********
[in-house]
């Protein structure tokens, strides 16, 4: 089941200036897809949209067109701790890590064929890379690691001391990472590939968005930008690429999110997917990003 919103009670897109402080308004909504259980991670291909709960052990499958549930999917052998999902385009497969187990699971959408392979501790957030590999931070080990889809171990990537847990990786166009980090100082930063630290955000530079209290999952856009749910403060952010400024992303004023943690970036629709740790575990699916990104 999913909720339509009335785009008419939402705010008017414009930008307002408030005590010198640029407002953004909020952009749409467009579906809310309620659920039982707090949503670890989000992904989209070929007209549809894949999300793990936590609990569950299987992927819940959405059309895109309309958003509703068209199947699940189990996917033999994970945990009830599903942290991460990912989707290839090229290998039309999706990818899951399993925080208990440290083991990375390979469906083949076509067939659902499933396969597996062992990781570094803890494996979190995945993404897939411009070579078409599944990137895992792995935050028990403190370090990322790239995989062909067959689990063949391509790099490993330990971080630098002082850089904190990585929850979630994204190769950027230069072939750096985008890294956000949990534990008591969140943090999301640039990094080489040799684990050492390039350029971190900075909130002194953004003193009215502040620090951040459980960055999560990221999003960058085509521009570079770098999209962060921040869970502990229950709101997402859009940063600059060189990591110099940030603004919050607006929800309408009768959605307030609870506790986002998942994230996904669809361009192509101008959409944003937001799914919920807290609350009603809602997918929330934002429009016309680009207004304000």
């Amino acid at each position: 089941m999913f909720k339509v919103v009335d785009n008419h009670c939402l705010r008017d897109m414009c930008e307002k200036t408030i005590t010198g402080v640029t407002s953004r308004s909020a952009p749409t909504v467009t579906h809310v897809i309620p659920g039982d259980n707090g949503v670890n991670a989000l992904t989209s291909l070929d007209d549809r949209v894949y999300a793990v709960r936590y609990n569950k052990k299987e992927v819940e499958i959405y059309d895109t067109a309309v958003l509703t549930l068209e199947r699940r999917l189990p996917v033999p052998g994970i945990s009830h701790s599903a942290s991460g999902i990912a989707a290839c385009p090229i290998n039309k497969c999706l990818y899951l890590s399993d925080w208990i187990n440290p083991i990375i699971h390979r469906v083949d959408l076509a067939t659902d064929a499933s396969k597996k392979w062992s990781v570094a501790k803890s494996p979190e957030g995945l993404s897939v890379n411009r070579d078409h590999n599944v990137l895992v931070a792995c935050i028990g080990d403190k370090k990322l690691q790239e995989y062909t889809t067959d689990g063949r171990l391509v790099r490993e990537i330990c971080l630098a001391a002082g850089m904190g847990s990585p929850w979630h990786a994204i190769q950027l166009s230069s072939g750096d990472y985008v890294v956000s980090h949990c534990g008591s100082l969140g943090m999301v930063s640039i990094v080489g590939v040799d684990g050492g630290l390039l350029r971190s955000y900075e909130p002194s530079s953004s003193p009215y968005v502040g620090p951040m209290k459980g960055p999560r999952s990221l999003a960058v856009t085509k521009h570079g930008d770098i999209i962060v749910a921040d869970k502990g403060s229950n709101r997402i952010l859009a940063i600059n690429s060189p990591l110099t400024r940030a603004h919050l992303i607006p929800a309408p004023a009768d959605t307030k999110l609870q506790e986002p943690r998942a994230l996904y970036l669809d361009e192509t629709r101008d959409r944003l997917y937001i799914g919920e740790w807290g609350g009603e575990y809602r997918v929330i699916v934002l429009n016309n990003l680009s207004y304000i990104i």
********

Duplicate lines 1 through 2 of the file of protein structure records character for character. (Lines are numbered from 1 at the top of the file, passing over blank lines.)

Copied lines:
[in-house]
């Protein structure tokens, strides 16, 4: 089941200036897809949209067109701790890590064929890379690691001391990472590939968005930008690429999110997917990003 919103009670897109402080308004909504259980991670291909709960052990499958549930999917052998999902385009497969187990699971959408392979501790957030590999931070080990889809171990990537847990990786166009980090100082930063630290955000530079209290999952856009749910403060952010400024992303004023943690970036629709740790575990699916990104 999913909720339509009335785009008419939402705010008017414009930008307002408030005590010198640029407002953004909020952009749409467009579906809310309620659920039982707090949503670890989000992904989209070929007209549809894949999300793990936590609990569950299987992927819940959405059309895109309309958003509703068209199947699940189990996917033999994970945990009830599903942290991460990912989707290839090229290998039309999706990818899951399993925080208990440290083991990375390979469906083949076509067939659902499933396969597996062992990781570094803890494996979190995945993404897939411009070579078409599944990137895992792995935050028990403190370090990322790239995989062909067959689990063949391509790099490993330990971080630098002082850089904190990585929850979630994204190769950027230069072939750096985008890294956000949990534990008591969140943090999301640039990094080489040799684990050492390039350029971190900075909130002194953004003193009215502040620090951040459980960055999560990221999003960058085509521009570079770098999209962060921040869970502990229950709101997402859009940063600059060189990591110099940030603004919050607006929800309408009768959605307030609870506790986002998942994230996904669809361009192509101008959409944003937001799914919920807290609350009603809602997918929330934002429009016309680009207004304000």